Posted by: Michael Morisy
Oracle, Oracle OpenWorld 2010
Larry Ellison is never one to avoid making a bold statement, but his latest gambit appears to be a nice varnish, an impressive name and not much that’s really new. While Oracle’s press release says the new Kernel is “more than 75 percent performance gain demonstrated in OLTP performance tests over a Red Hat Compatible Kernel,” with specific improvements for Oracle hardware, middleware and databases, the meat-and-potatoes of the announcement is that Oracle has taken a new kernel that Red Hat has been using and tweaked it to create a niche distribution. Though likely to have a fan base, it won’t necessarily drive new sales or much innovation.
So what do “the combined efforts of Oracle’s Linux, database, middleware, and hardware engineering teams” actually produce? As Steven J. Vaughan-Nichols writes it:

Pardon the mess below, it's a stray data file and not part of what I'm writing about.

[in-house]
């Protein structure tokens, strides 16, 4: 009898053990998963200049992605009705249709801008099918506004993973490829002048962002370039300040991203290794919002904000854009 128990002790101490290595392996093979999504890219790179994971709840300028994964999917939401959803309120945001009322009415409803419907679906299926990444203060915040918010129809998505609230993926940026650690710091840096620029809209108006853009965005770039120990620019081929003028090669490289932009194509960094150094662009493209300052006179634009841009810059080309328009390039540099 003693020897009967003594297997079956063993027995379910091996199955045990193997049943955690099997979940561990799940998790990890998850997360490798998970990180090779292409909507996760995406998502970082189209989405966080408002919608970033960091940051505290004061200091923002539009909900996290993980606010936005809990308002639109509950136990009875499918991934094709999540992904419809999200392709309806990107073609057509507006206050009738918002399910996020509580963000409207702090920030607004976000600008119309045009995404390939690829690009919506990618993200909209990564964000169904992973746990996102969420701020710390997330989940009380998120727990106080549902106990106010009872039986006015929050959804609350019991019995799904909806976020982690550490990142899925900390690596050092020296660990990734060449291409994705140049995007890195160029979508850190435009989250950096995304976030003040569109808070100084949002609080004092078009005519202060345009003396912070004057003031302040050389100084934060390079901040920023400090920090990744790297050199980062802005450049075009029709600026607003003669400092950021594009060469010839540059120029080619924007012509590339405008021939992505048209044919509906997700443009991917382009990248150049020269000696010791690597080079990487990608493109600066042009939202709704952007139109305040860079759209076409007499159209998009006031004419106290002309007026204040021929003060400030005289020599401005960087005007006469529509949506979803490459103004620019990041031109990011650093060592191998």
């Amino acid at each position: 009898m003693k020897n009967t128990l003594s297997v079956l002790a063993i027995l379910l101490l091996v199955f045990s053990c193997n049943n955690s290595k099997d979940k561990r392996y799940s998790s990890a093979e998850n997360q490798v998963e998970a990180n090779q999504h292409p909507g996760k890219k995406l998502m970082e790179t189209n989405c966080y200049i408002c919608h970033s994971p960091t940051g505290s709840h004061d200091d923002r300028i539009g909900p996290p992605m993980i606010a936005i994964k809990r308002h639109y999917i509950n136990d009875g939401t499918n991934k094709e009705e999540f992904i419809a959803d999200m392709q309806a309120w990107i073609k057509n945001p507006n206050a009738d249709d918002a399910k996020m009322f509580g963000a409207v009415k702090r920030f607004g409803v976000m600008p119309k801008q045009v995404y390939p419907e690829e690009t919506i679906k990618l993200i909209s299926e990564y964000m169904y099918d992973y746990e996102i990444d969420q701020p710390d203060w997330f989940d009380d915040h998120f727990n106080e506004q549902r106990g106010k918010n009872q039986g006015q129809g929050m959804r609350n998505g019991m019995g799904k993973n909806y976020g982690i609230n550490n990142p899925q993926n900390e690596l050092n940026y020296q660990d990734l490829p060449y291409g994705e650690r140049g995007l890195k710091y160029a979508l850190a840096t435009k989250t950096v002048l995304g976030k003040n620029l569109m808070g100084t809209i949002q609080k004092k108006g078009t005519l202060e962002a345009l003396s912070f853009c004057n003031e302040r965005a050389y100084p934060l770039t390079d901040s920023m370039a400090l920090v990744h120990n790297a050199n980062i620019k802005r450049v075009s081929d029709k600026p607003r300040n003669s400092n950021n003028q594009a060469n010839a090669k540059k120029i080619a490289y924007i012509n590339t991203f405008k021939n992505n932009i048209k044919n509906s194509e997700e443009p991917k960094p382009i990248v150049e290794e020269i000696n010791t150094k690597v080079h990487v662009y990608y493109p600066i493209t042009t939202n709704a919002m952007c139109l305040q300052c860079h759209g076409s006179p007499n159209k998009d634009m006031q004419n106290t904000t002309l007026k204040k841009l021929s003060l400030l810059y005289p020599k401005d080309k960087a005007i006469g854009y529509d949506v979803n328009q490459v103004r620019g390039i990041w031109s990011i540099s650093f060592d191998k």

Oracle’s Unbreakable Enterprise Kernel for Oracle Linux–what a name!–is based on the stable 2.6.32 mainline Linux kernel. For some reason, a few idiots seem to think this represents a Linux fork. Nope. It doesn’t. When you get past all the hype, Oracle’s new Linux [is] just a Linux distribution that’s been optimized for Sun/Oracle hardware. Specifically, Oracle sees this as their Linux for the company’s Oracle Exalogic Elastic Cloud and high-end, Non-Uniform Memory Access (NUMA) servers.
In other words, it’s a tune up and not a new model, and signs are good that it won’t be sending shockwaves much farther than the 41,000 techies attending OpenWorld, except perhaps by making Oracle’s relationship with Red Hat just a little frostier. Already, though, Matt Stansberry’s hearing the yawns all around in his Unbreakable Linux reporting:
The Linux community shrugged off the announcement, noting that Solaris features like dtrace would be nice to have, but Oracle’s Unbreakable Enterprise Linux wouldn’t have much impact outside of existing Oracle customers.
Or, as another commentator knocked it, the announcement is much ado about very little.